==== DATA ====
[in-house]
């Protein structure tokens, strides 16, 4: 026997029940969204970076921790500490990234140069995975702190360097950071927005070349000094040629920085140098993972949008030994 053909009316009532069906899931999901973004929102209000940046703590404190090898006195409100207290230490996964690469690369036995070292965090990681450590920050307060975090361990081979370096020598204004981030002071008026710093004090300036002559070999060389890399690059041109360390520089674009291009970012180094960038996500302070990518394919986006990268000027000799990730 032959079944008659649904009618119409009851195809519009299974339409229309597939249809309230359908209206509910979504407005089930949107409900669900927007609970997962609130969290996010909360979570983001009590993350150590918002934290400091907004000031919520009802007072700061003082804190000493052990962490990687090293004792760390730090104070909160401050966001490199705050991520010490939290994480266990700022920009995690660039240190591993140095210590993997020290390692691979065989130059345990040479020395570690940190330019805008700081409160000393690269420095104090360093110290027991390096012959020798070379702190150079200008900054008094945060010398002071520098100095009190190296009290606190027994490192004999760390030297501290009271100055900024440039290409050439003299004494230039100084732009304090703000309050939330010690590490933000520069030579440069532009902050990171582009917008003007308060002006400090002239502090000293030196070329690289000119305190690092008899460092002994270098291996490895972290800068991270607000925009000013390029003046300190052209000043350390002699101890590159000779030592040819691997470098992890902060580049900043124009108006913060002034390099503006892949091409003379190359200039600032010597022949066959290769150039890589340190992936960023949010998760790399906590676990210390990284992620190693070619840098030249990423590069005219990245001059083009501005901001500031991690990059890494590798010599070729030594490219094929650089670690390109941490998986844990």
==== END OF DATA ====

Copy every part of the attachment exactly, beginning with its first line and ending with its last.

[in-house]
């Protein structure tokens, strides 16, 4: 026997029940969204970076921790500490990234140069995975702190360097950071927005070349000094040629920085140098993972949008030994 053909009316009532069906899931999901973004929102209000940046703590404190090898006195409100207290230490996964690469690369036995070292965090990681450590920050307060975090361990081979370096020598204004981030002071008026710093004090300036002559070999060389890399690059041109360390520089674009291009970012180094960038996500302070990518394919986006990268000027000799990730 032959079944008659649904009618119409009851195809519009299974339409229309597939249809309230359908209206509910979504407005089930949107409900669900927007609970997962609130969290996010909360979570983001009590993350150590918002934290400091907004000031919520009802007072700061003082804190000493052990962490990687090293004792760390730090104070909160401050966001490199705050991520010490939290994480266990700022920009995690660039240190591993140095210590993997020290390692691979065989130059345990040479020395570690940190330019805008700081409160000393690269420095104090360093110290027991390096012959020798070379702190150079200008900054008094945060010398002071520098100095009190190296009290606190027994490192004999760390030297501290009271100055900024440039290409050439003299004494230039100084732009304090703000309050939330010690590490933000520069030579440069532009902050990171582009917008003007308060002006400090002239502090000293030196070329690289000119305190690092008899460092002994270098291996490895972290800068991270607000925009000013390029003046300190052209000043350390002699101890590159000779030592040819691997470098992890902060580049900043124009108006913060002034390099503006892949091409003379190359200039600032010597022949066959290769150039890589340190992936960023949010998760790399906590676990210390990284992620190693070619840098030249990423590069005219990245001059083009501005901001500031991690990059890494590798010599070729030594490219094929650089670690390109941490998986844990």